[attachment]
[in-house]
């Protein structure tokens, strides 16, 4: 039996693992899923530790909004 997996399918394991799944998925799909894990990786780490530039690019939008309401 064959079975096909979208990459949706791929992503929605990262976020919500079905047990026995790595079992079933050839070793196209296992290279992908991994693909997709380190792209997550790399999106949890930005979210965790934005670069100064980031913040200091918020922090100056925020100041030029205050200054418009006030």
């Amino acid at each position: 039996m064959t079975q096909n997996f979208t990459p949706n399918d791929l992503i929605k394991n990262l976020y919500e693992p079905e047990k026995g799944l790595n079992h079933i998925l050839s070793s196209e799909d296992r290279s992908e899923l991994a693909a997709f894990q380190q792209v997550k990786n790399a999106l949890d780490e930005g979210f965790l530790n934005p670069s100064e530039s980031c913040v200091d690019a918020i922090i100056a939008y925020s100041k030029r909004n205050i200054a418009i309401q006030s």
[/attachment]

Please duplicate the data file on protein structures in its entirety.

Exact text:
[in-house]
């Protein structure tokens, strides 16, 4: 039996693992899923530790909004 997996399918394991799944998925799909894990990786780490530039690019939008309401 064959079975096909979208990459949706791929992503929605990262976020919500079905047990026995790595079992079933050839070793196209296992290279992908991994693909997709380190792209997550790399999106949890930005979210965790934005670069100064980031913040200091918020922090100056925020100041030029205050200054418009006030």
């Amino acid at each position: 039996m064959t079975q096909n997996f979208t990459p949706n399918d791929l992503i929605k394991n990262l976020y919500e693992p079905e047990k026995g799944l790595n079992h079933i998925l050839s070793s196209e799909d296992r290279s992908e899923l991994a693909a997709f894990q380190q792209v997550k990786n790399a999106l949890d780490e930005g979210f965790l530790n934005p670069s100064e530039s980031c913040v200091d690019a918020i922090i100056a939008y925020s100041k030029r909004n205050i200054a418009i309401q006030s």